So in the first few pages of Matrix, Mary, 17, arrives in Shaftesbury, the hinterland of the afterlife, to serve as prioress in an abbey. She will remain there for the rest of her life, reaching the rank of abbess, keeping the young nuns in her charge and sending her poetry out into the world for Eleanor, her great unrequited love. And by the time Marie is done with that, Shaftesbury is completely transformed.

When Marie arrives, the abbey is impoverished and the nuns are slowly dying of hunger. Gloomily, Marie recovers the rent from the tenants of the abbey and develops a reputation as a dangerous landlord for those who do not pay and generous for those who pay. She is spreading the word that her nuns are available to copy text at a fraction of the price charged by the monks – a godsend, as women aren’t supposed to do the script work.

As the money comes in, Marie channels her furious and foiled ambition to make her abbey an art center. It turns it into a fortress, surrounded by a vast labyrinth that no one who has not been instructed by the abbey will be able to walk.

Finally, she begins to assume the roles reserved for a priest, administering mass and hearing the confessions of her nuns. She even slips into the scriptorium at night to change verbs and nouns in the feminine, always operating with palpable glee. “To cut women off from texts is harmful,” writes Groff. “It’s funny.”

Marie made the abbey a world apart, a self-sufficient commune, run by women and only for women, where no man appeared. Her ambitions are spectacular and her closest friends more than once suggest that she may be going too far and abusing her power – but the idea of ​​the world she is building is becoming as powerful a fantasy today as it is. ‘it was in the 12th century. (“We were in the middle of the Trump presidency, and I was exhausted,” writing Matrix, Groff explained in a Q&A with his editor. “I just wanted to go live in a feminist utopia. “)

“She feels royal,” Groff writes of Mary, after successfully building a dam that turns an expanse of crown land fallow into a lake. “She feels papal.”

Finally, the fantasy realized. Pope Joan was a myth, but in the pages of Matrix, Marie can feel more than real. Papa finally closed.

Share your thoughts on Matrix in the comments section below, and be sure to RSVP for our next live chat event with Lauren Groff herself. Waiting for, subscribe to the Vox Book Club newsletter to make sure you don’t miss a thing.

Discussion questions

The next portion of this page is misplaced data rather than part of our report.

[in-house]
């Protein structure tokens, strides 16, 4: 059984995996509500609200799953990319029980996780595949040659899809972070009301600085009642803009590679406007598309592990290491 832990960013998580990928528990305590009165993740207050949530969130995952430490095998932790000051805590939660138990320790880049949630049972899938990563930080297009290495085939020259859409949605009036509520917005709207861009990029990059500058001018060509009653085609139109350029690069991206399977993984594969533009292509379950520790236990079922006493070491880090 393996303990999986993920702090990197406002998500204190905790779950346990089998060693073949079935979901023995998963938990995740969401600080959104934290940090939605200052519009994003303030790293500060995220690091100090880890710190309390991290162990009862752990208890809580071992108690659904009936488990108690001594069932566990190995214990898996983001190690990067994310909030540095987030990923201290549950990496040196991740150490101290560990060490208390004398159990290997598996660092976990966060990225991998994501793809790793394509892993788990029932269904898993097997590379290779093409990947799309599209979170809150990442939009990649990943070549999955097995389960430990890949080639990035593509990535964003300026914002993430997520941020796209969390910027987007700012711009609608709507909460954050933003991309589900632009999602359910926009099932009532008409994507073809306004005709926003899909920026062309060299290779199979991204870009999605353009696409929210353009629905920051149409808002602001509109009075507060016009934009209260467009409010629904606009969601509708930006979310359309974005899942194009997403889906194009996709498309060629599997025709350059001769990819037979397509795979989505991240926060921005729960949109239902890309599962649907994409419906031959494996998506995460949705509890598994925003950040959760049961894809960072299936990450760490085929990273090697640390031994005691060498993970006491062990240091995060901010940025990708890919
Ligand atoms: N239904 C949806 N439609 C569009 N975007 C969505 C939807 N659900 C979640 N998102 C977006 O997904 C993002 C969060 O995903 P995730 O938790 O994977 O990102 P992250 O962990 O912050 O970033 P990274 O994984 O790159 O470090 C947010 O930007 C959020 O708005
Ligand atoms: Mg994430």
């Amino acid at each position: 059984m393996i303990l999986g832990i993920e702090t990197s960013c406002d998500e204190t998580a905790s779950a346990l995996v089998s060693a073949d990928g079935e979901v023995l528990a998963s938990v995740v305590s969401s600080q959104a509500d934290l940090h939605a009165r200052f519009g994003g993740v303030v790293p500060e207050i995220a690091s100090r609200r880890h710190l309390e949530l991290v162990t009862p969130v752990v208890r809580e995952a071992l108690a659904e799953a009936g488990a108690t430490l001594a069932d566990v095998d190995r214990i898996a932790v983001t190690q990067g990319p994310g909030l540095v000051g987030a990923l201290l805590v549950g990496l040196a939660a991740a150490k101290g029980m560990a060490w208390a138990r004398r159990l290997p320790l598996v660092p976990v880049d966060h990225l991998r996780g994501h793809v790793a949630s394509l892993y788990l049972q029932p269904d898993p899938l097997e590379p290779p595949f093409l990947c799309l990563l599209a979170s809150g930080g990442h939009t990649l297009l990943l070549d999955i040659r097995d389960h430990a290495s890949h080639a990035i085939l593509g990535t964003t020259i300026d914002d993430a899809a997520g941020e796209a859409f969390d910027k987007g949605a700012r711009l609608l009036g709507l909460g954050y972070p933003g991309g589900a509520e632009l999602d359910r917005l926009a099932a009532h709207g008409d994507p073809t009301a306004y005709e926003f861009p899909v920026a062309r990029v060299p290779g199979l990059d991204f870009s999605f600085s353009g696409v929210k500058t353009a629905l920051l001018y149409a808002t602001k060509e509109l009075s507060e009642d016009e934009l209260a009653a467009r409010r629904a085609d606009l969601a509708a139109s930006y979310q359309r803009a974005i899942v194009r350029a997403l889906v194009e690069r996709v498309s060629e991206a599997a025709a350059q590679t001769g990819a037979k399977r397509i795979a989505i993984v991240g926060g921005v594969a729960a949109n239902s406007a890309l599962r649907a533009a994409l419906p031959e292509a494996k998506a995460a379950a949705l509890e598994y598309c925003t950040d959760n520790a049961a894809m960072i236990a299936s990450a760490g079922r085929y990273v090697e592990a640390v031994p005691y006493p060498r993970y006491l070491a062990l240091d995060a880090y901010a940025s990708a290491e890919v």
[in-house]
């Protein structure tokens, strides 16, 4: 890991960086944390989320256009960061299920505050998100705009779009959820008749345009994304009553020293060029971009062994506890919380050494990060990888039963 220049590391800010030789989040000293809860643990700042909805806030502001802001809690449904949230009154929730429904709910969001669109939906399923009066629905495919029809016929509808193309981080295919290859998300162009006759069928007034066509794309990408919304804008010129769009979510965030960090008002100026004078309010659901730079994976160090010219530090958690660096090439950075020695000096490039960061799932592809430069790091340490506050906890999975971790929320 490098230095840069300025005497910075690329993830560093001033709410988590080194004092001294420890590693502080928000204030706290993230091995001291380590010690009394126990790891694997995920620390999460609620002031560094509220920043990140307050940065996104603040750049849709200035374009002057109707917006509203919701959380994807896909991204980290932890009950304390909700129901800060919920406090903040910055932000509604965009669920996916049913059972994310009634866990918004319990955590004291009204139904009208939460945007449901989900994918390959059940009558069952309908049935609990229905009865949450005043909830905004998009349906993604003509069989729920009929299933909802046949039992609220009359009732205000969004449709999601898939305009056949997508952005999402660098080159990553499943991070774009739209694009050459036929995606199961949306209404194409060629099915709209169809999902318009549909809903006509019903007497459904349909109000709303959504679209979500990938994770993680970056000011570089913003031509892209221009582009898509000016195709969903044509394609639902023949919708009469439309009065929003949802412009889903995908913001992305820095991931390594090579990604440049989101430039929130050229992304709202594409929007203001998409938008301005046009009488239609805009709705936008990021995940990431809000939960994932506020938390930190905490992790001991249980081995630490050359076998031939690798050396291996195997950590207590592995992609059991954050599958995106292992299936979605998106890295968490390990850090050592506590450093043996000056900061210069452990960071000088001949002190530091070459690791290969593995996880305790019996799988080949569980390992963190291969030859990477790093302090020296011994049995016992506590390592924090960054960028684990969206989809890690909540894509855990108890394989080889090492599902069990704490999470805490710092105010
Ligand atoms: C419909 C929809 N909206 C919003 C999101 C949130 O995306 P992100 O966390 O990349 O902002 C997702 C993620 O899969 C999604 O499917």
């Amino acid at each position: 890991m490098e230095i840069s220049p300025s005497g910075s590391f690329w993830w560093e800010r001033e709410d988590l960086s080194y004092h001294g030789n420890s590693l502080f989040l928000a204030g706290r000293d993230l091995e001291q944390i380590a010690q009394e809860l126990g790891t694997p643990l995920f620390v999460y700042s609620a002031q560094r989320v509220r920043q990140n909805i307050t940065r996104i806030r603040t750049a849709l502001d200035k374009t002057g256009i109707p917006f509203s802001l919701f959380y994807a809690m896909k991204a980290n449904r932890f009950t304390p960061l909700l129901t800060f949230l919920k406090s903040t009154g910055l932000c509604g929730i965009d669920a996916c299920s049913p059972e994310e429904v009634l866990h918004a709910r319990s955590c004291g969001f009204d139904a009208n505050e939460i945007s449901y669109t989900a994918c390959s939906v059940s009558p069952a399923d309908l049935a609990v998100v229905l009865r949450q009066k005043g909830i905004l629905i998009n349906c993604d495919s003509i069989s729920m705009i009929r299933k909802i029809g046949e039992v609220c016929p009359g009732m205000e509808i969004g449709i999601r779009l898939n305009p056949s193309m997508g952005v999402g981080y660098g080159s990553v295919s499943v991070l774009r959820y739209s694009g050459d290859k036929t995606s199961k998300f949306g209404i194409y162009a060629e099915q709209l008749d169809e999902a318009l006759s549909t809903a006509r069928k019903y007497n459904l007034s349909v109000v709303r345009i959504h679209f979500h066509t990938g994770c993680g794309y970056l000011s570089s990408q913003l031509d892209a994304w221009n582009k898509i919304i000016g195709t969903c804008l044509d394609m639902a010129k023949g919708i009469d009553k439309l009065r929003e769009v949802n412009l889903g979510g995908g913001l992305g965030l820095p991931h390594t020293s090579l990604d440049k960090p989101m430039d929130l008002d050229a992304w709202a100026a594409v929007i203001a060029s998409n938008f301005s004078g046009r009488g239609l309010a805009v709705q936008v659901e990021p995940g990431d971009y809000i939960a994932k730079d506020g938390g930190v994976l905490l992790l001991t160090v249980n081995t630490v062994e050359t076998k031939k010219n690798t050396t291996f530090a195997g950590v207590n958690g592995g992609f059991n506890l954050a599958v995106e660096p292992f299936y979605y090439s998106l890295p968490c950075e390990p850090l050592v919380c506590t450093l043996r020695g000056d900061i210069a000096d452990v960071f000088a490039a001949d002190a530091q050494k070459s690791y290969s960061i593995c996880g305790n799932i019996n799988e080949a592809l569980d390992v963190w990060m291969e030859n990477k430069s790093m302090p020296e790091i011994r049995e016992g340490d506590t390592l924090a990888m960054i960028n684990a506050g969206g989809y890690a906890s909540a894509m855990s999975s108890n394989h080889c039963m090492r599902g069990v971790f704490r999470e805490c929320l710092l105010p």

Here are some scattered questions and thoughts to guide your discussion.

  1. How does the title of Matrix take you? Does this work for you, or do you find it distracting? NO JUDGMENT ZONE: When you first heard about this book, did you think it would be a novelization of the sci-fi movie?
  2. One of the most compelling parts of this book is how vivid and visceral all of the physical details are. Marie as a character lives a lot in her body, and the way Groff channels this worldview has the side effect of making the story immediate and real. What’s your favorite physical detail in the book? For me, it’s probably Marie who bathes in the river at night to cool off from a hot flash, and the failed rhythm of the sentence as she climbs into the water: “Goodbye clogs and stockings. now wet from the night dew and mud cools her toes, water is at her ankles, dragging hard at the hems, knees shame belly so fresh at chest and arms, wet wool pulling her body down .
  3. What do you think of the visions of Mary of Eve and of the Virgin Mary? As Groff makes clear via Mary’s second-in-command, Tilde at the end of the novel, the hedonistic Mary is an unusual choice for a medieval mystic, but poets today often write about a mysticism rooted in the flesh. (“At the hour of my death, for the gifts of my body, I give thanks,” says Everyman in poet Carol Ann Duffy’s modern translation of the medieval morality play.) Tilde suspects that Mary’s visions are created rather than given. What do you think?
  4. Speaking of visions, which do you prefer? I myself have a soft spot for one who shows God as a hen laying creation eggs.
  5. In the last pages of Matrix, Groff suggests that if any of Mary’s private writings had survived, they would have offered “traces of a predecessor” as society trembles and remodels in the face of the force of climate change, and “showed a different path for the next millennium “. How do you imagine that such a book could have changed things for us?